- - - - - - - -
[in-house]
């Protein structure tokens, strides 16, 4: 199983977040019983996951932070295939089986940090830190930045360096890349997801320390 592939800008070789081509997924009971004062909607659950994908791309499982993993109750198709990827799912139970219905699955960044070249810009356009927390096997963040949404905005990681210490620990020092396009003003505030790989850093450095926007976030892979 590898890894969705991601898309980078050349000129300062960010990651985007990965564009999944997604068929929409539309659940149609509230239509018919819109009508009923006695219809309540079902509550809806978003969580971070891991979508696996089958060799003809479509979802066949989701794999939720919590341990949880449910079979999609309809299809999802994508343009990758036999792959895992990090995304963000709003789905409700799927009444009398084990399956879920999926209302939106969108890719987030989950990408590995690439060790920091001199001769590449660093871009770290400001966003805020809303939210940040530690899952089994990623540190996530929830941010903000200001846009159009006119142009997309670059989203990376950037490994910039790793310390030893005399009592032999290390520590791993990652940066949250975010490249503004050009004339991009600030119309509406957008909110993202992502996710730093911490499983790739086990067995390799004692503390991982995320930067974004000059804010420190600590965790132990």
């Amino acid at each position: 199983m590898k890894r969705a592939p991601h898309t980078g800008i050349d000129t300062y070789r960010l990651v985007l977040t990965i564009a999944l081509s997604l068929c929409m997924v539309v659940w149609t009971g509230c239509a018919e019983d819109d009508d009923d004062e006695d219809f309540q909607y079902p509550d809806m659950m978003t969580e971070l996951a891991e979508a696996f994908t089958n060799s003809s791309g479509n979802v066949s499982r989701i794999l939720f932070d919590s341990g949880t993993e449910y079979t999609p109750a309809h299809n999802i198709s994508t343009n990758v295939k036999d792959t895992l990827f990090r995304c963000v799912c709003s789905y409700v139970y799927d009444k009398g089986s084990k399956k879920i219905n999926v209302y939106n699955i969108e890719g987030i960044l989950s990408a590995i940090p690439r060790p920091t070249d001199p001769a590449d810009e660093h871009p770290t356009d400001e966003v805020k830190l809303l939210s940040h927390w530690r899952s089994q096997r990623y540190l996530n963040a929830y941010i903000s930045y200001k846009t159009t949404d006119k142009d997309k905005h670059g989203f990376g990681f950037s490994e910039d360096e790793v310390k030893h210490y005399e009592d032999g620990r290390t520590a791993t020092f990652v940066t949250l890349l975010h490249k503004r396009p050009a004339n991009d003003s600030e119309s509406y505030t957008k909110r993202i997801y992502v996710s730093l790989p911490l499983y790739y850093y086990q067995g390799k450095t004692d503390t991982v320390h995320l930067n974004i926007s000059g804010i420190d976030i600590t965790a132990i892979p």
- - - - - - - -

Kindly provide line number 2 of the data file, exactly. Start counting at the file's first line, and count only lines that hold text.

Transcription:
């Protein structure tokens, strides 16, 4: 199983977040019983996951932070295939089986940090830190930045360096890349997801320390 592939800008070789081509997924009971004062909607659950994908791309499982993993109750198709990827799912139970219905699955960044070249810009356009927390096997963040949404905005990681210490620990020092396009003003505030790989850093450095926007976030892979 590898890894969705991601898309980078050349000129300062960010990651985007990965564009999944997604068929929409539309659940149609509230239509018919819109009508009923006695219809309540079902509550809806978003969580971070891991979508696996089958060799003809479509979802066949989701794999939720919590341990949880449910079979999609309809299809999802994508343009990758036999792959895992990090995304963000709003789905409700799927009444009398084990399956879920999926209302939106969108890719987030989950990408590995690439060790920091001199001769590449660093871009770290400001966003805020809303939210940040530690899952089994990623540190996530929830941010903000200001846009159009006119142009997309670059989203990376950037490994910039790793310390030893005399009592032999290390520590791993990652940066949250975010490249503004050009004339991009600030119309509406957008909110993202992502996710730093911490499983790739086990067995390799004692503390991982995320930067974004000059804010420190600590965790132990």